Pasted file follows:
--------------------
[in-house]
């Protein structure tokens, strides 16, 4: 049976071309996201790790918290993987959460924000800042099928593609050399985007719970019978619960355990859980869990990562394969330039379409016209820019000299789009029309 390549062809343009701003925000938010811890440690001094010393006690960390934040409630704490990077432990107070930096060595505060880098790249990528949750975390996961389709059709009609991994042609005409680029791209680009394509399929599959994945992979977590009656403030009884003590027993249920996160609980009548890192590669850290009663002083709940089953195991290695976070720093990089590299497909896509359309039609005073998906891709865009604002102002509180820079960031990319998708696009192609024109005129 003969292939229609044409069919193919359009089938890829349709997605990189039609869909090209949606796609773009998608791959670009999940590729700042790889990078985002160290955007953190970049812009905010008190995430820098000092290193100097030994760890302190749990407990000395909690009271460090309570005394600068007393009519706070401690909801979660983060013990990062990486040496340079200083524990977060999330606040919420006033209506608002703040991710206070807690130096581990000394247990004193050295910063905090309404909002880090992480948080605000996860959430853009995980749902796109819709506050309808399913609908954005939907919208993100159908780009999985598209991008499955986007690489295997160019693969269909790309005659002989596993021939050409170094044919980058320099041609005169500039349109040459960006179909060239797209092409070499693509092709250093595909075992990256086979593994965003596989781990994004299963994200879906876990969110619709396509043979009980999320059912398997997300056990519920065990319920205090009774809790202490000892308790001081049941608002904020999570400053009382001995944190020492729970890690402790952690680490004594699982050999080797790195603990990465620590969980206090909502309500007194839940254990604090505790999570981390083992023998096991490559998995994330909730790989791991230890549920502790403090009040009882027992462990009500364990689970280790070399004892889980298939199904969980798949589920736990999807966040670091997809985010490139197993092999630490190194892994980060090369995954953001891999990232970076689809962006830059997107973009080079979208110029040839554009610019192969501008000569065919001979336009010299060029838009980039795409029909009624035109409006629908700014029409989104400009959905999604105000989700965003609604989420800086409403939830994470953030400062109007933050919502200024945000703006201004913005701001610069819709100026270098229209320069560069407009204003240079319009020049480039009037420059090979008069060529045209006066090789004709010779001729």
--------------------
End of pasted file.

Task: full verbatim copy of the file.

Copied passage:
[in-house]
């Protein structure tokens, strides 16, 4: 049976071309996201790790918290993987959460924000800042099928593609050399985007719970019978619960355990859980869990990562394969330039379409016209820019000299789009029309 390549062809343009701003925000938010811890440690001094010393006690960390934040409630704490990077432990107070930096060595505060880098790249990528949750975390996961389709059709009609991994042609005409680029791209680009394509399929599959994945992979977590009656403030009884003590027993249920996160609980009548890192590669850290009663002083709940089953195991290695976070720093990089590299497909896509359309039609005073998906891709865009604002102002509180820079960031990319998708696009192609024109005129 003969292939229609044409069919193919359009089938890829349709997605990189039609869909090209949606796609773009998608791959670009999940590729700042790889990078985002160290955007953190970049812009905010008190995430820098000092290193100097030994760890302190749990407990000395909690009271460090309570005394600068007393009519706070401690909801979660983060013990990062990486040496340079200083524990977060999330606040919420006033209506608002703040991710206070807690130096581990000394247990004193050295910063905090309404909002880090992480948080605000996860959430853009995980749902796109819709506050309808399913609908954005939907919208993100159908780009999985598209991008499955986007690489295997160019693969269909790309005659002989596993021939050409170094044919980058320099041609005169500039349109040459960006179909060239797209092409070499693509092709250093595909075992990256086979593994965003596989781990994004299963994200879906876990969110619709396509043979009980999320059912398997997300056990519920065990319920205090009774809790202490000892308790001081049941608002904020999570400053009382001995944190020492729970890690402790952690680490004594699982050999080797790195603990990465620590969980206090909502309500007194839940254990604090505790999570981390083992023998096991490559998995994330909730790989791991230890549920502790403090009040009882027992462990009500364990689970280790070399004892889980298939199904969980798949589920736990999807966040670091997809985010490139197993092999630490190194892994980060090369995954953001891999990232970076689809962006830059997107973009080079979208110029040839554009610019192969501008000569065919001979336009010299060029838009980039795409029909009624035109409006629908700014029409989104400009959905999604105000989700965003609604989420800086409403939830994470953030400062109007933050919502200024945000703006201004913005701001610069819709100026270098229209320069560069407009204003240079319009020049480039009037420059090979008069060529045209006066090789004709010779001729």